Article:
The Forbes valuations are a yearly team-by-team estimated market value and financial snapshot report. After last year (or ‘fiscal’ as they like to say in the accounting biz), Forbes ranks the White Sox as the 14th most valuable franchise in baseball, falling from 11th last year and after being as high as 10th in previous seasons.
\nIn the past I’ve used Forbes valuations to argue (although guardedly) for the sound and ever-improving financial health of Chicago sports franchises. I’ll continue to do that. Here’s why: Continue reading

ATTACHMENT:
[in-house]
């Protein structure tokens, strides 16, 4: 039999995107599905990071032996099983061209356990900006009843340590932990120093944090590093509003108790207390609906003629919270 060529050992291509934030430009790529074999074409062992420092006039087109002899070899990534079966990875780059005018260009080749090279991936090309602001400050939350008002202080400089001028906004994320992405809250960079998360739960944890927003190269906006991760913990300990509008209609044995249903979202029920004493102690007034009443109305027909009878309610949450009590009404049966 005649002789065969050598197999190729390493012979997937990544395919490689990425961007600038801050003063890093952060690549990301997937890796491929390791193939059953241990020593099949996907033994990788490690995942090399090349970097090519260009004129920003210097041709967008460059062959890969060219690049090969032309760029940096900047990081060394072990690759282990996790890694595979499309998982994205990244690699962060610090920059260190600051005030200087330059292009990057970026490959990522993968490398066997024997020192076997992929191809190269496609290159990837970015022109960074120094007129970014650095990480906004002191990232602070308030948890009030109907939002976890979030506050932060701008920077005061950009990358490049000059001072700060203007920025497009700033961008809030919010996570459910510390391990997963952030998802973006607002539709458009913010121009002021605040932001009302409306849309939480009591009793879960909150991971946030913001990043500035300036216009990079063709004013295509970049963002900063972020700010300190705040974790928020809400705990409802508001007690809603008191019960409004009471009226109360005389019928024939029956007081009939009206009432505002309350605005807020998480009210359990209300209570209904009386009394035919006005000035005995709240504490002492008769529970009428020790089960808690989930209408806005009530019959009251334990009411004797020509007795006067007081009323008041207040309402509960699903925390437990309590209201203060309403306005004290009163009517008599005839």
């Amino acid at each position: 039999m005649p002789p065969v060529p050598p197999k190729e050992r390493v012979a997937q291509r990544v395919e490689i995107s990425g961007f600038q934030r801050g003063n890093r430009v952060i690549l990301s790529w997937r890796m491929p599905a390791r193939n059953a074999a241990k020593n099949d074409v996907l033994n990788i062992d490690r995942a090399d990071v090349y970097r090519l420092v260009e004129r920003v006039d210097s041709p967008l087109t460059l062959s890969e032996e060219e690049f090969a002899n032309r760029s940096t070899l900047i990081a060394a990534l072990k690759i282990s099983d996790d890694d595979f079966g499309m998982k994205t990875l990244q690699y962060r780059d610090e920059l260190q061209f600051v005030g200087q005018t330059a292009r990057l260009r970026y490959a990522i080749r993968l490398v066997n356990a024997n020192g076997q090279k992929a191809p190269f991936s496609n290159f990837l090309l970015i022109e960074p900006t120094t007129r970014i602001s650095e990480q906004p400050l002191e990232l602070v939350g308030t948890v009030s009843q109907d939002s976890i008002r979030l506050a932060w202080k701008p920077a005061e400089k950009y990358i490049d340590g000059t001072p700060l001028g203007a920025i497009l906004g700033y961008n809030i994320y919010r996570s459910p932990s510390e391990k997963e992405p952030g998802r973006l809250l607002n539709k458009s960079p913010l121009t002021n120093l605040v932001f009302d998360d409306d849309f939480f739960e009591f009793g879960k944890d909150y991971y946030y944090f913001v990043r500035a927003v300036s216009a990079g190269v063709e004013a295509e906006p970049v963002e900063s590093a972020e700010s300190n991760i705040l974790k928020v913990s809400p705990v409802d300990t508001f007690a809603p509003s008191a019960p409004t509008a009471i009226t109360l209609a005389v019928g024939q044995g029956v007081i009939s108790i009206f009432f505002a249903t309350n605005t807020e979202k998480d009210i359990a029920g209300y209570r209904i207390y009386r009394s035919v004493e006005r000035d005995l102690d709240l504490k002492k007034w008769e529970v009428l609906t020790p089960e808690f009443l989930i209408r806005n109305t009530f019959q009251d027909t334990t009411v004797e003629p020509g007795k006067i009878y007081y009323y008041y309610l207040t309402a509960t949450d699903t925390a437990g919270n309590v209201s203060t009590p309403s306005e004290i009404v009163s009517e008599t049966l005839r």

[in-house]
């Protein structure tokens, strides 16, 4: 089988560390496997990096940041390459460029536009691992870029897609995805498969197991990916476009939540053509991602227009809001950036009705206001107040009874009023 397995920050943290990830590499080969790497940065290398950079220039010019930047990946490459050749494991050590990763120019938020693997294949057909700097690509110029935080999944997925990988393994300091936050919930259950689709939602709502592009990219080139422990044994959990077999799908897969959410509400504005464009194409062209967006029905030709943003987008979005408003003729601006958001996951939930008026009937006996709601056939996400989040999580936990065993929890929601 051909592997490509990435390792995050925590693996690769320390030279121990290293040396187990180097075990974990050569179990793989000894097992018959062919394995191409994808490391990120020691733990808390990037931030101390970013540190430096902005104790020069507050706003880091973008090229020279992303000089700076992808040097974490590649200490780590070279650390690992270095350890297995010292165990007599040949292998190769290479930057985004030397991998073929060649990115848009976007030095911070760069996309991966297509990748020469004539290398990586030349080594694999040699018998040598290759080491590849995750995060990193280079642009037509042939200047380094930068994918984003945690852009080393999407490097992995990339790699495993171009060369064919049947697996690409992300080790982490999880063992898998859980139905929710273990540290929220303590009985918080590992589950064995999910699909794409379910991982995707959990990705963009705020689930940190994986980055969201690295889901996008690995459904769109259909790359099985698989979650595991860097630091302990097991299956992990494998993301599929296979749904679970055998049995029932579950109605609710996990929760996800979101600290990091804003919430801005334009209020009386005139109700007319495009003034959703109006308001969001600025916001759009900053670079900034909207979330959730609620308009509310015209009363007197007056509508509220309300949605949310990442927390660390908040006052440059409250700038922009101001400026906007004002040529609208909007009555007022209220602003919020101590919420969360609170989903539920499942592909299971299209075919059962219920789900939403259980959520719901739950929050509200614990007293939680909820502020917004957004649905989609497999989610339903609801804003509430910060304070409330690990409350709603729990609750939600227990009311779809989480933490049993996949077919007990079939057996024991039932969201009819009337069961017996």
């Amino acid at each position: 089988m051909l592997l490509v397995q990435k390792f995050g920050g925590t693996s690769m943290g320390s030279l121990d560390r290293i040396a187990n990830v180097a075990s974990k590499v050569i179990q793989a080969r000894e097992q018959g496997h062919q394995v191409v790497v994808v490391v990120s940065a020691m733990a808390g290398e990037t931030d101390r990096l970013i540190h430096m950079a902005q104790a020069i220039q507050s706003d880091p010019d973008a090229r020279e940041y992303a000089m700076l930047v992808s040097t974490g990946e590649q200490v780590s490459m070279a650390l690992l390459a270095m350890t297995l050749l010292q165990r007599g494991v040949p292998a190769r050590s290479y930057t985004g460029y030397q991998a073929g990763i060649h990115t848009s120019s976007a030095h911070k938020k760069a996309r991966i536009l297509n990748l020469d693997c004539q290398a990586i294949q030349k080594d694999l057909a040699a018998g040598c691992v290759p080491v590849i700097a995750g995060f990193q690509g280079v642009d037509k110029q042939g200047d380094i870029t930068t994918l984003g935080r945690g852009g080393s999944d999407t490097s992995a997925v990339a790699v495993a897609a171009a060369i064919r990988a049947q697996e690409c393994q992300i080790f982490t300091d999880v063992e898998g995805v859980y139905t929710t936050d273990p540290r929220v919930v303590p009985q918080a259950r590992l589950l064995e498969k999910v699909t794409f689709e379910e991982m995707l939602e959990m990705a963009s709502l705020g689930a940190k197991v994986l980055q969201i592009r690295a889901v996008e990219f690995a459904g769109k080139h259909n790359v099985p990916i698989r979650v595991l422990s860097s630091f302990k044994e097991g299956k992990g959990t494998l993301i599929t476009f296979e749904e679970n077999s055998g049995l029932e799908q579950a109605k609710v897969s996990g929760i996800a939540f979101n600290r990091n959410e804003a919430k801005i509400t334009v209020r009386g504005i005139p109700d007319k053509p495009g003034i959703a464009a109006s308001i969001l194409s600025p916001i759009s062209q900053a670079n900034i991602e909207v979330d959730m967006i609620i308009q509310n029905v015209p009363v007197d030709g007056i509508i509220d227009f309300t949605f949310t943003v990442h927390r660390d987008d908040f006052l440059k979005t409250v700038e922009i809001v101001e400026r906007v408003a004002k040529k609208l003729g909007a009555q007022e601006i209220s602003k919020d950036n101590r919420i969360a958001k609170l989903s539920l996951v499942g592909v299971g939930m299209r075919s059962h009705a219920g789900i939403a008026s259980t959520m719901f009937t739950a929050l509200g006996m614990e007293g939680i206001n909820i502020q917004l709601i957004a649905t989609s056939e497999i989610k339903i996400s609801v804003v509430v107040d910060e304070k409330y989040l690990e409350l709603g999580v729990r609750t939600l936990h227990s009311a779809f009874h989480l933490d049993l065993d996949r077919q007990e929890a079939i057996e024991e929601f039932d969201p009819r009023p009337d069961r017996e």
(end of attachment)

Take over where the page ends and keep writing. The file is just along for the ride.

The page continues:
This week the Bulls broke ground on what is to be a 60, prescription shop 000 square foot practice facility adjacent to the United Center. For the Bulls, and stuff the training complex will replace the Berto Center in the ‘burbs, thumb where the smaller facility can no longer accommodate the Bulls’ numerous staff and really big players.\n\n\”It wasn’t our first choice,” the Chairman told the press, “My first choice was to build a bigger building out in the Deerfield area. But the mayor said this was important to him. We want to be good citizens and so we went ahead and did it.”\n\nLike Judge Smails sentencing boys to the gas chamber, Jerry Reinsdorf didn’t want to do it; he felt he owed it to us.\n\nAnd Rahm Emanuel was right there at the groundbreaking ceremony to explain why we should all be so appreciative of the Bulls’ decision to practice playing basketball in Chicago:\n\n“It’s this type of investment that happened with the United Center 20 years ago that then spurred a series of public and private investments that have turned the Near West Side into an economic opportunity for the entire city commercially and residentially…This new training facility–after 20 years coming home to Chicago–will have as equal a value in economic opportunity, job creation and job growth for the entire West Side.”\n\nI hate to be the one to break it to the mayor, because he’s kind of on a roll with all this sports facilities and jobs talk lately, but he’s wrong about the United Center. Rachel Weber, Associate Director of the Great Cities Institute at the University of Illinois at Chicago, said as much in a May, 2011 WBEZ Eight Forty-Eight interview on the subject.\n Continue reading